E Ink was one of those companies easy to miss during the Net Boom ten years ago.
While they got some press at the time, their product was too far off into the future to interest the lemmings buying stock in online dog food delivery companies.
In 2004, Sony used the E Ink technology to build an ebook reader called the LIBRIé.
The business model was similar to the DIVX rental format for DVDs which bombed so badly in this country: Sony and a consortium of Japanese publishers would let consumers “buy” books which were set to expire and become unreadable after 60 days.
It wasn’t long before hackers figured out how to disable the DRM, and if you were willing to do a bit of scripting, you could load and read all the books you wanted.
Amazon was paying attention, and it released the Kindle in 2007.
Unlike Sony, Amazon let you keep the book once you bought it, though they also use DRM, and occasionally upset their customers by removing paid-for ebooks.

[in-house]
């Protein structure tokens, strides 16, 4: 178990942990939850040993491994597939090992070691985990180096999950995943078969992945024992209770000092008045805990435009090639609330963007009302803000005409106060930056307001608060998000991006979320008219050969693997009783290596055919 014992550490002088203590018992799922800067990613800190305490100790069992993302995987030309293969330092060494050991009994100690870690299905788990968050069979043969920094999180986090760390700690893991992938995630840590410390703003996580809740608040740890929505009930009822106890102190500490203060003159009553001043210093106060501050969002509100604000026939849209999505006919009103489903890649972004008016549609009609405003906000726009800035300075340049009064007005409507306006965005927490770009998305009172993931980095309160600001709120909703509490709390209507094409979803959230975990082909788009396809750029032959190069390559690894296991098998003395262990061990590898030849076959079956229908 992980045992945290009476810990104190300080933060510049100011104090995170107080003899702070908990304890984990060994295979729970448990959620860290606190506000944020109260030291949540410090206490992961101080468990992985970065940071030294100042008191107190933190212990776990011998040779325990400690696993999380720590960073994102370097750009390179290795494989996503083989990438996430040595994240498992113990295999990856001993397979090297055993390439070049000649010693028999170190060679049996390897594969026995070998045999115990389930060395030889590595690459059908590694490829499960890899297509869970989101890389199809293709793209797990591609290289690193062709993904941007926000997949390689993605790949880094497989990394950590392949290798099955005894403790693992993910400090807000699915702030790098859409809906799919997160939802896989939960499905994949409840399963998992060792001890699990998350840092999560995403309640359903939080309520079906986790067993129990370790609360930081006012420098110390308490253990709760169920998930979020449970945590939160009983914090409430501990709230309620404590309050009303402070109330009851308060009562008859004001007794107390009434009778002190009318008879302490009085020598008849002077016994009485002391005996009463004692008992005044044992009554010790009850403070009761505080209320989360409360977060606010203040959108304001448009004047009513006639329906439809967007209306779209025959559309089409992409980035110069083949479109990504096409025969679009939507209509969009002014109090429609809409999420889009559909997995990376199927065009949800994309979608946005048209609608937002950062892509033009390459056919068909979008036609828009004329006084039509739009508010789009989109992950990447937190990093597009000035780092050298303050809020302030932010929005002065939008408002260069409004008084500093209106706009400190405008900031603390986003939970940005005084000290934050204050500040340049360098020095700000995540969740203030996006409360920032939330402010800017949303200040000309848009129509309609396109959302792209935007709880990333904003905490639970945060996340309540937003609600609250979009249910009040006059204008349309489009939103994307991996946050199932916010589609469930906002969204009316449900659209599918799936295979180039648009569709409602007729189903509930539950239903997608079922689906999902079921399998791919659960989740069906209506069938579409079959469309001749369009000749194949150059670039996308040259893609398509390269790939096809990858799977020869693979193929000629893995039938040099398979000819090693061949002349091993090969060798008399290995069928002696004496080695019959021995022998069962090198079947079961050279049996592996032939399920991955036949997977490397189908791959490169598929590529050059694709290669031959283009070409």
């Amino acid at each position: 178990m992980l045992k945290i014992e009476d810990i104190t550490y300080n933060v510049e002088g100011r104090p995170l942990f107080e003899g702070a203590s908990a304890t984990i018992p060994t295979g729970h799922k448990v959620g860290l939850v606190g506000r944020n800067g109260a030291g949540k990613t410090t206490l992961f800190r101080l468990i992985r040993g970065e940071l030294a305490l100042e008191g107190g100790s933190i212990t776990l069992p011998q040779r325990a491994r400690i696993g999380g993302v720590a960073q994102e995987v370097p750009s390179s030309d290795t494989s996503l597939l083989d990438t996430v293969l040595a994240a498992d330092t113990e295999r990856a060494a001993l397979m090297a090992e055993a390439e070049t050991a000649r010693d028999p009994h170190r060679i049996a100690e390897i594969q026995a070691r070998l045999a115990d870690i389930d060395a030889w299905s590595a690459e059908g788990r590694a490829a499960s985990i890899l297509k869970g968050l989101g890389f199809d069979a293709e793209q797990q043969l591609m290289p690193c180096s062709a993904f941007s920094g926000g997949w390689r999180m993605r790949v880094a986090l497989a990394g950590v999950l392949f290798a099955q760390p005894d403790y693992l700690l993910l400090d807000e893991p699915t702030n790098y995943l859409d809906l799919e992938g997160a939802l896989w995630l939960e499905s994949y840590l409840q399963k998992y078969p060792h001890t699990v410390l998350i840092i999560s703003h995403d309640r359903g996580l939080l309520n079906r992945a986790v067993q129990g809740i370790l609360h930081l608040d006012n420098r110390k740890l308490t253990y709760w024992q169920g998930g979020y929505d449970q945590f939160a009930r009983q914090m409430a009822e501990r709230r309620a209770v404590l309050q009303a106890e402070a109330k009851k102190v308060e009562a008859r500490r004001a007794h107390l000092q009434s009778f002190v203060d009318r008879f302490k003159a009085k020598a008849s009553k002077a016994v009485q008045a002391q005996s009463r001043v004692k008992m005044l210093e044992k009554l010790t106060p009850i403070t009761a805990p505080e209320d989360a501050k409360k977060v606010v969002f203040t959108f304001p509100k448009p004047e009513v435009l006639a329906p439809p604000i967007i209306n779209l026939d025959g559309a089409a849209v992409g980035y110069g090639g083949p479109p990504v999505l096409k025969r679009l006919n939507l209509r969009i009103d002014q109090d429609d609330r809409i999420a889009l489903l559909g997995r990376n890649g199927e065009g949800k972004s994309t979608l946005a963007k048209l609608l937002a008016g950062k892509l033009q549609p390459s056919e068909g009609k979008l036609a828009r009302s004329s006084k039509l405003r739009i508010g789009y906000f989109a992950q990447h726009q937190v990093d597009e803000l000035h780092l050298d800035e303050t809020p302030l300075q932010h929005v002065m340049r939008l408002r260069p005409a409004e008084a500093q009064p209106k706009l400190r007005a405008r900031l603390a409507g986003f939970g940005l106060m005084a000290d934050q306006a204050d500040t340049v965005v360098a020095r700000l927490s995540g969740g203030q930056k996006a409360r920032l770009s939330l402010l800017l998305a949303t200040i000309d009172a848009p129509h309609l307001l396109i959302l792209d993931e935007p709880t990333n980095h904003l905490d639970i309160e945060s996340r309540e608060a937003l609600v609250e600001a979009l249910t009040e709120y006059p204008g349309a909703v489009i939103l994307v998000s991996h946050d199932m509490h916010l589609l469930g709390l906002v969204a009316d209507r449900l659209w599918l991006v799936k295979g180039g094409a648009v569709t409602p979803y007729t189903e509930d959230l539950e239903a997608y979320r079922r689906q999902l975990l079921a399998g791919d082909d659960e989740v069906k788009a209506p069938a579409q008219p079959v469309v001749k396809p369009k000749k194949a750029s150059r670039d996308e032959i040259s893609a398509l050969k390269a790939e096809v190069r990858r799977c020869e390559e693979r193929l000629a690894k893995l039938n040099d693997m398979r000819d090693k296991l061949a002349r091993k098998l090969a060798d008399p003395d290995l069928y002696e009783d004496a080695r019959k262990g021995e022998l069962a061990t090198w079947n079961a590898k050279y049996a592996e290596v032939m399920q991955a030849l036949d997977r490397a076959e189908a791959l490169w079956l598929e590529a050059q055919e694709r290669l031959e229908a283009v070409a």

Barnes & Noble jumped in with the Nook late last year, and there are more than 100 different ebook reader devices set to go on sale this year.
While most of the focus was on devices, we thought the real opportunity was in content, since the technology is now in place to allow anyone to publish, on any topic they choose, unleashing Long Tail effects.
The current market for home-brewed pdf books is similar to what the home-brewed software market used to be like, when independent developers would post their programs (shareware and crippleware) to download sites.
Few made any money, and from a consumer’s point of view, it was hard to know what was good and worth paying for.
That changed (at least in the mobile apps market) with the iPhone AppStore: there was now a central marketplace, which could be searched by popularity or reputation (reviews by other users), which made installing independent developer apps easy, and provided a way for developers to get paid.
We think the ebooks market is ready for a similar transformation.